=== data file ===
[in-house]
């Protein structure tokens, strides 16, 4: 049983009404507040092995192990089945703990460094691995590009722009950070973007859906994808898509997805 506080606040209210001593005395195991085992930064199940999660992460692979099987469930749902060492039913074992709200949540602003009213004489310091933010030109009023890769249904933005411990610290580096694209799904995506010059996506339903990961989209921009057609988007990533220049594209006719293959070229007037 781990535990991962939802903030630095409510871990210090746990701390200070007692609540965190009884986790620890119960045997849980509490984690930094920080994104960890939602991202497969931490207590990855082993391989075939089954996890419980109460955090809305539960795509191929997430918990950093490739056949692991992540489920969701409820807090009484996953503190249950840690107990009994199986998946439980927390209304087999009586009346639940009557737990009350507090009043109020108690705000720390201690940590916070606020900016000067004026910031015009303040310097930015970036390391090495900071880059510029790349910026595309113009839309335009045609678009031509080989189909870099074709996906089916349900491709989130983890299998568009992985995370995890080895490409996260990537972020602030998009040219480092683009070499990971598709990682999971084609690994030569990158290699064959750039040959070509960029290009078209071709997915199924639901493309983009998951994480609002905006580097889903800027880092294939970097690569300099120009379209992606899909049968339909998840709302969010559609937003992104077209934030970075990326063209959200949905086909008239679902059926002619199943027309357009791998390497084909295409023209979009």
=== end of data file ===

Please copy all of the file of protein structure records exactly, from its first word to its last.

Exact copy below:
[in-house]
């Protein structure tokens, strides 16, 4: 049983009404507040092995192990089945703990460094691995590009722009950070973007859906994808898509997805 506080606040209210001593005395195991085992930064199940999660992460692979099987469930749902060492039913074992709200949540602003009213004489310091933010030109009023890769249904933005411990610290580096694209799904995506010059996506339903990961989209921009057609988007990533220049594209006719293959070229007037 781990535990991962939802903030630095409510871990210090746990701390200070007692609540965190009884986790620890119960045997849980509490984690930094920080994104960890939602991202497969931490207590990855082993391989075939089954996890419980109460955090809305539960795509191929997430918990950093490739056949692991992540489920969701409820807090009484996953503190249950840690107990009994199986998946439980927390209304087999009586009346639940009557737990009350507090009043109020108690705000720390201690940590916070606020900016000067004026910031015009303040310097930015970036390391090495900071880059510029790349910026595309113009839309335009045609678009031509080989189909870099074709996906089916349900491709989130983890299998568009992985995370995890080895490409996260990537972020602030998009040219480092683009070499990971598709990682999971084609690994030569990158290699064959750039040959070509960029290009078209071709997915199924639901493309983009998951994480609002905006580097889903800027880092294939970097690569300099120009379209992606899909049968339909998840709302969010559609937003992104077209934030970075990326063209959200949905086909008239679902059926002619199943027309357009791998390497084909295409023209979009």